Archive for September, 2013

Saints Alive, Saints Derided, National Gallery: 30 September

September 30, 2013

Pay a modern, de-constructing installation artist, famous for systematically destroying his belongings in an empty store-front on Oxford Street, to spend 3 years as Artist in Residence at the National Gallery culminating in a small exhibition, and what does he come up with? Watching the introductory video to ‘Saints Alive’ in the Sunley Rooms at the Gallery until November 24, you will hear that Michael Landy comes up with an extraordinary, sympathetic, innovative exploration of responding to the saints depicted throughout the Gallery. The experience of the exhibition gives a different message. 

The artist, on video, speaks of noticing so many saints, particularly so many St Catherines, with many accompanying wheels of martyrdom. He speaks of taking a liking to St Jerome, a hermit beating himself with a rock. The artist finds echoes in his own experience, an isolated life in which he is prone to beating himself up. On video he comes across as a likeable English lad, cradling his dog as he speaks, gentle and self deprecating. His boss at the NG calls him an innocent. The video explains how he has mixed 3D elements from old paintings with mad mechanics of the 1970s to produce larger than life moving sculptures. He designed and drew, a props company fabricated. He says he hopes people will enjoy the mechanics as he enjoyed similar in his younger days.

 The exhibition is popular, with a 15 minute queue to enter. Immediately on entering we encounter St Apollonia, double normal size, from time to time pulling out her teeth with large old pliers. She is a mixture of the simple, homely, and the grotesque. People look in surprise, not knowing quite how to react. Around her on the walls are collages of elements from saint paintings and simple mechanics broken down, spread out on white backgrounds, a mass of strange pieces.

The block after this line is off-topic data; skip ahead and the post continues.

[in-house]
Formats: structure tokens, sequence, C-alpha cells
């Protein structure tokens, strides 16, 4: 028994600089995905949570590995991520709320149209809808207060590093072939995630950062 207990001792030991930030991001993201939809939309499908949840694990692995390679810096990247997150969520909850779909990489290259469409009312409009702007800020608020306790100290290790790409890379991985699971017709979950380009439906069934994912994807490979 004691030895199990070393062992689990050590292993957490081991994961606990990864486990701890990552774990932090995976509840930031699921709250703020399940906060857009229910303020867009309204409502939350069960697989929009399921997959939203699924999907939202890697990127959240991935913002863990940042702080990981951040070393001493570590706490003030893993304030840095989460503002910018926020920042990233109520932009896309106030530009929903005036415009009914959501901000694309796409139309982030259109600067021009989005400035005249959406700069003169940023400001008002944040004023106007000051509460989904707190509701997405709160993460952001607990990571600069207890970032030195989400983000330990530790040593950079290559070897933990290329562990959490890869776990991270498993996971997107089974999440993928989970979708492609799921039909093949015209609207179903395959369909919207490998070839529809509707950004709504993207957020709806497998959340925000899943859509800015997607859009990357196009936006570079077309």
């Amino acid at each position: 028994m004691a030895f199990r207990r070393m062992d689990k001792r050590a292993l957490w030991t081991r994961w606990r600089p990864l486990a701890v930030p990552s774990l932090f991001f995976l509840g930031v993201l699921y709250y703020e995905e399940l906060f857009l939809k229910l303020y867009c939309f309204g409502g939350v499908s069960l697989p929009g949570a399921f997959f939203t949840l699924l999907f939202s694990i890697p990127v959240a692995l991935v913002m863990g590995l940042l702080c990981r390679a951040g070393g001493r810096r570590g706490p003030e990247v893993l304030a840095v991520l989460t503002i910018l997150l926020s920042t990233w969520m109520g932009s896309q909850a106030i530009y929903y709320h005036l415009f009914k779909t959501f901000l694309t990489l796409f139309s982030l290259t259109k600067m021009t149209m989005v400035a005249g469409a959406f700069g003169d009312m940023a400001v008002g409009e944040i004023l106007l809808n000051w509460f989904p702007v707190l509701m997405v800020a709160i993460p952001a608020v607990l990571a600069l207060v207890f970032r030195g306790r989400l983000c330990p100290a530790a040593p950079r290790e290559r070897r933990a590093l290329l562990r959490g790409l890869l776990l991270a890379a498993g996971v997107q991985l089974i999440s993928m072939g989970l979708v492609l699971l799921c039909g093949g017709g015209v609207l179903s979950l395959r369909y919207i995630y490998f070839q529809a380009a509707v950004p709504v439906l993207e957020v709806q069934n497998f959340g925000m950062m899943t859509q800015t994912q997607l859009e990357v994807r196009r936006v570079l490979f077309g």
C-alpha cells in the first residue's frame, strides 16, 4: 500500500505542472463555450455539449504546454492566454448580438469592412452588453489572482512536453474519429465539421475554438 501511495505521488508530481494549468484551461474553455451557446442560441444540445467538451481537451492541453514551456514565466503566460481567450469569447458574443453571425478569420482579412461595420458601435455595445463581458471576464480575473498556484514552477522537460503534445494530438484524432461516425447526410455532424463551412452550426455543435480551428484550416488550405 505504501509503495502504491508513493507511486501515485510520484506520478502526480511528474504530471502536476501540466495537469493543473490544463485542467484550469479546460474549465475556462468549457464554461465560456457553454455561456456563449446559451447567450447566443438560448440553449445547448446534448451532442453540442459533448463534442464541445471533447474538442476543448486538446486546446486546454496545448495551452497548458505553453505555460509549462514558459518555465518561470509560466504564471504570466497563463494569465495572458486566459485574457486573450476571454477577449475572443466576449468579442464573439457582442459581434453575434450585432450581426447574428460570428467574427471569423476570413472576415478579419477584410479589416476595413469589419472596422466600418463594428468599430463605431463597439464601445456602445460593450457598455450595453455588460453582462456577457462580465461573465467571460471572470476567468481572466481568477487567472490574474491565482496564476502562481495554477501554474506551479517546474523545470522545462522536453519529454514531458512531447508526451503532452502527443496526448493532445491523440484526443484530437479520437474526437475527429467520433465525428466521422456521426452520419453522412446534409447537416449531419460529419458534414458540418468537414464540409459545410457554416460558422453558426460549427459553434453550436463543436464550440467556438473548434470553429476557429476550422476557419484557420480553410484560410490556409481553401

St Francis is next. His head and brown-robed torso sit on a Perspex collecting box for donations. He is gazing at a crucifix in his hand. When a coin drops, he bashes his head with the crucifix. Ha ha. The preacher of poverty roped into fundraising. Francis repeatedly bashes himself with a ‘duh…’, comically distraught at people who just don’t get it about money. Or is it more sinister? I show the bemused man next to me how the machine works, even with a 2p. He keeps a safe distance, laughingly worried that Francis will bash him instead.

 The atmosphere in this initial room is darkened by random loud bangs, shocking and threatening. Through in the main room we see a naked torso front attached to a structure of wheels and pulleys. A mechanical arm is covered by a plastic arm holding a rock. As people step on a switch, the arm swings back to the torso, the rock smiting the chest loudly. Ha ha. But the noise is too loud, the contraption too weird. This St Jerome has no head. People look, sort of smile, but are nowhere near laughing.

 ‘Multi-Saint’ is a similar contraption, with plastic elements from paintings of five saints attached to another set of wheels and pulleys. Mechanical multi-saint stands on a devil. This reptilian winged creature has been thrown on his back and is held firm, alive but captured. The devil is not mechanical, and, with his lurid colouring contrasting with the drabness of the saint machines, seems more alive.